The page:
Integrated Battle Command System tested

Northrop Grumman’s IBCS shows it can take on homeland defense

Service members using the Integrated Battle Command System at Redstone Arsenal in Huntsville. Photo courtesy of U.S. Army.

Northrop Grumman Corp.’s Integrated Battle Command System, a key part of the U.S. air and missile defense, has defended the National Capital Region against a simulated cruise missile and compromised aircraft in a series of recent demonstrations.

Service members at Redstone Arsenal in Huntsville were at the controls of the ICBS during the simulation.

The ICBS is a command control system that unifies current and future assets across the battlespace, regardless of source, service or domain. It provides a single, actionable picture of the battlespace, thus enabling rapid, informed decisions on how to best defeat the threat.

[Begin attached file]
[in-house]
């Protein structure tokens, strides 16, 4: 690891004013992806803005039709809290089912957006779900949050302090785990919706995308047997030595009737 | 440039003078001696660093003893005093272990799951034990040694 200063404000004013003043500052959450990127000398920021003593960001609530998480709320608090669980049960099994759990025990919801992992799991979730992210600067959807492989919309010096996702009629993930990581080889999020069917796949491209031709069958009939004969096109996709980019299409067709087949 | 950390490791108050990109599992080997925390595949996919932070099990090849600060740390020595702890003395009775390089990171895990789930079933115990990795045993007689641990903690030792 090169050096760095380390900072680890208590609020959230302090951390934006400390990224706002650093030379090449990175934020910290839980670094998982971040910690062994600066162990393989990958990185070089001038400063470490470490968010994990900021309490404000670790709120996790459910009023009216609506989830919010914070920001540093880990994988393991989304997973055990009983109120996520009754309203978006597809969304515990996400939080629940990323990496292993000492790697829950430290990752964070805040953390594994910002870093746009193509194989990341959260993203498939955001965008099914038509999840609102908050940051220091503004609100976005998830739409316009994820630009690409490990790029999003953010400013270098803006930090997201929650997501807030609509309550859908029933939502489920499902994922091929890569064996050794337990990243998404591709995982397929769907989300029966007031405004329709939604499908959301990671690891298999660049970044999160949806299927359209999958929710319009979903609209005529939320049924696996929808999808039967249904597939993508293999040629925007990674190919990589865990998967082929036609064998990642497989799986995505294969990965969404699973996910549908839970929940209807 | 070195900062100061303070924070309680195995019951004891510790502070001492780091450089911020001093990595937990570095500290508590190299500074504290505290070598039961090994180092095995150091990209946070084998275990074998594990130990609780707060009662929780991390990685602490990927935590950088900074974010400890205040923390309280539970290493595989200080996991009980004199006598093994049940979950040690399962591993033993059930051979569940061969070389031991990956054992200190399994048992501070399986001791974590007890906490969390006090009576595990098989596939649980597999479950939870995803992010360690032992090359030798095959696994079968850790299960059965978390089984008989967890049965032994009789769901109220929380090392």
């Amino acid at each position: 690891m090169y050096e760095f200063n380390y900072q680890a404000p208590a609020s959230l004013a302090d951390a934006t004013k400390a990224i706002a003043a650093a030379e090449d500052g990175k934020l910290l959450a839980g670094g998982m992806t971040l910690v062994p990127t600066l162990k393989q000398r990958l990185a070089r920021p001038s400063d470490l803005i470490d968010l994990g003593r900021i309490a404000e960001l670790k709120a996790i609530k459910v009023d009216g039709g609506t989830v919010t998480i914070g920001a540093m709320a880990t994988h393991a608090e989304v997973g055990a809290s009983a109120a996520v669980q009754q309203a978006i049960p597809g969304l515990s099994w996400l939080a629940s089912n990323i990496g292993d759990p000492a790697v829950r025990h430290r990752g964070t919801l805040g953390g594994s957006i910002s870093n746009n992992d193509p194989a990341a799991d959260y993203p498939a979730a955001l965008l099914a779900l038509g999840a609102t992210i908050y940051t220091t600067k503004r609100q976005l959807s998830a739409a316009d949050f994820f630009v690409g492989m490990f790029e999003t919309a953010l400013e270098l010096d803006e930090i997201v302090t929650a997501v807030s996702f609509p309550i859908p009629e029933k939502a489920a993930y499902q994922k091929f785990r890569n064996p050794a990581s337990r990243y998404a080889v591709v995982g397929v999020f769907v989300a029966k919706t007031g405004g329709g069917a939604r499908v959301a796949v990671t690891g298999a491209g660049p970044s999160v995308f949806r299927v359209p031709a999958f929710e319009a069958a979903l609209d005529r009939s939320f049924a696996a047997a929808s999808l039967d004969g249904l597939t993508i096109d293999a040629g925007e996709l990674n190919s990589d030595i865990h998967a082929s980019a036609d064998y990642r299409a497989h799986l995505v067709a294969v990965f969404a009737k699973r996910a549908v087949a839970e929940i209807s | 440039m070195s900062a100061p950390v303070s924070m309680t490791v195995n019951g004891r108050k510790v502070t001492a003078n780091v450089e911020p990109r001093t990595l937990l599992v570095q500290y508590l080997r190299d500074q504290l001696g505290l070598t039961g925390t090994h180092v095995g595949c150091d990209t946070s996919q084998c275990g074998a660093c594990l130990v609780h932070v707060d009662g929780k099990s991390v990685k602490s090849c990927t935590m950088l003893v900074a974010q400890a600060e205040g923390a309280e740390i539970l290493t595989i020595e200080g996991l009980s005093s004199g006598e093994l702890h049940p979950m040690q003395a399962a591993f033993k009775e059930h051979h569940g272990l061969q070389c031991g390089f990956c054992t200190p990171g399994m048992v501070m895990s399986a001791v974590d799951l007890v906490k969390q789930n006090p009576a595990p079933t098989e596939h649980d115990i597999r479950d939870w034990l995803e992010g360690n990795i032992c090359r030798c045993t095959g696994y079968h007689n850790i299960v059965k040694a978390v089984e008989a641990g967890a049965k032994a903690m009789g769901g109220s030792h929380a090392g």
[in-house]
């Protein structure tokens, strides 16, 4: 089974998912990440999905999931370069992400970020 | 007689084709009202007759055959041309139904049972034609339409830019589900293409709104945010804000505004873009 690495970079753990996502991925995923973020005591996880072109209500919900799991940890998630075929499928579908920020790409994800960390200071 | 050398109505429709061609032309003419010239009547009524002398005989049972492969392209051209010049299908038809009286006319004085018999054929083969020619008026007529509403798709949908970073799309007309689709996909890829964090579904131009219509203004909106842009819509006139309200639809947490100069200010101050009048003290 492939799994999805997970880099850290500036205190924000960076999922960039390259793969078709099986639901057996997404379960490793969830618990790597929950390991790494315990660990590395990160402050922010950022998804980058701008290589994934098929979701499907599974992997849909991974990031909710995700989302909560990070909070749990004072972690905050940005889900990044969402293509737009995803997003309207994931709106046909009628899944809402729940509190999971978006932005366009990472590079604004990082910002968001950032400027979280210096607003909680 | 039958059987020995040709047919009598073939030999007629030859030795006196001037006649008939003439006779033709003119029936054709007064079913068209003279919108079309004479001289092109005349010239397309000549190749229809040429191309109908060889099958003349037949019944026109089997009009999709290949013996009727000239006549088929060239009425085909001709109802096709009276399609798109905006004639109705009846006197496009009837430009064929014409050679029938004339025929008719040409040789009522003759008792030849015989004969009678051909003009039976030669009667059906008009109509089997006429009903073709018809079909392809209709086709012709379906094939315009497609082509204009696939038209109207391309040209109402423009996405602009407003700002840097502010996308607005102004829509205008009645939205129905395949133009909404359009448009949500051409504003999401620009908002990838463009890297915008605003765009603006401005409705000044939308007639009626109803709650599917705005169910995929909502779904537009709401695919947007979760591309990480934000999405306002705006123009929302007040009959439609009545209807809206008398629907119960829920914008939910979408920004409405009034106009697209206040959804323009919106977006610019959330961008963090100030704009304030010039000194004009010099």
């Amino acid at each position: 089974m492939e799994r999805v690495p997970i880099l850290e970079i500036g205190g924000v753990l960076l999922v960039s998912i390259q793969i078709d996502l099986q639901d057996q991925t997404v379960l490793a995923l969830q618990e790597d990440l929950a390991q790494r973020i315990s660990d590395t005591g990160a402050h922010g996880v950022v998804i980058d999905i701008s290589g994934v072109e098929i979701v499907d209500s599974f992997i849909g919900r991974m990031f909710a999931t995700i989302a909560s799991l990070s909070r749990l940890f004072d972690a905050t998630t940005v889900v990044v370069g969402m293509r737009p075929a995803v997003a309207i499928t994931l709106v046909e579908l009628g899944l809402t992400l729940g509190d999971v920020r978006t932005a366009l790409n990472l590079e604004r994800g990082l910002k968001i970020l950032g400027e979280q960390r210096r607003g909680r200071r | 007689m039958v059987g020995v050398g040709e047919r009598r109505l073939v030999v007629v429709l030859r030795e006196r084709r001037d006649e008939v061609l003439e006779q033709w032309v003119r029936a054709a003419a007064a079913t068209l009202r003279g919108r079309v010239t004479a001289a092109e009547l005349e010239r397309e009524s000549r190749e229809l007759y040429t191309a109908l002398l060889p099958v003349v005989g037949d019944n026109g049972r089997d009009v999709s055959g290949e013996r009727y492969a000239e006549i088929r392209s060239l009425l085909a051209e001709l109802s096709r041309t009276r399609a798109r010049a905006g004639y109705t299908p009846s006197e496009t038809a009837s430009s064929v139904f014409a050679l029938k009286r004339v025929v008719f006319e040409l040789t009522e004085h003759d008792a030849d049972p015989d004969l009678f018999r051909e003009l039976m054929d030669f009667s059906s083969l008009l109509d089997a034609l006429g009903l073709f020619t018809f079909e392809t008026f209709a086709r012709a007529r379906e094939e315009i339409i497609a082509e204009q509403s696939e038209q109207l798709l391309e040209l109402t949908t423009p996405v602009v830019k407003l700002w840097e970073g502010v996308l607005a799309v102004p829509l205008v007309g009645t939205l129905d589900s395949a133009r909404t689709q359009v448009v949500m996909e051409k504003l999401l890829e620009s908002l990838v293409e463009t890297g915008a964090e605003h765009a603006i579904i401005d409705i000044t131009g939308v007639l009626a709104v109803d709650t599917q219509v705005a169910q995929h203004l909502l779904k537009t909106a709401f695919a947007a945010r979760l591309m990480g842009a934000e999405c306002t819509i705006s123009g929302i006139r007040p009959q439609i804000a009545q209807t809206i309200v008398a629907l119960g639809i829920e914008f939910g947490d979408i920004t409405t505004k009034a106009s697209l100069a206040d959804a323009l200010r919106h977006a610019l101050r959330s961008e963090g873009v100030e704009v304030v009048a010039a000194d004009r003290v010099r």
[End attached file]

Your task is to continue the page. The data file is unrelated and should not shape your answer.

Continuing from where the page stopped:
During the simulation, the IBCS integrated existing Army and Air Force sensors and effectors, such as the Sentinel, Avenger and National Advanced Surface-to-Air-Missile System. It, along with the Joint Track Management Capability, also integrated Navy sensor information to extend the defended area, proving that it can unify sensors and shooters to use the best action to defeat complex threats. Northrop Grumman employees design, test, manage, manufacture and deliver technologies from the company’s Huntsville “vision laboratories,” according to the Northrop Gruman website. Employees work on a variety of programs including the Integrated Air and Missile Defense Battle Command System; Counter-Unmanned Aircraft Systems; Joint Integrated Fires Command, Control and Communications; Ground-based Midcourse Defense; Intercontinental Ballistic Missile targets and more. Northrop Grumman employees in Huntsville also are working on NASA’s Space Launch System solid rocket boosters.

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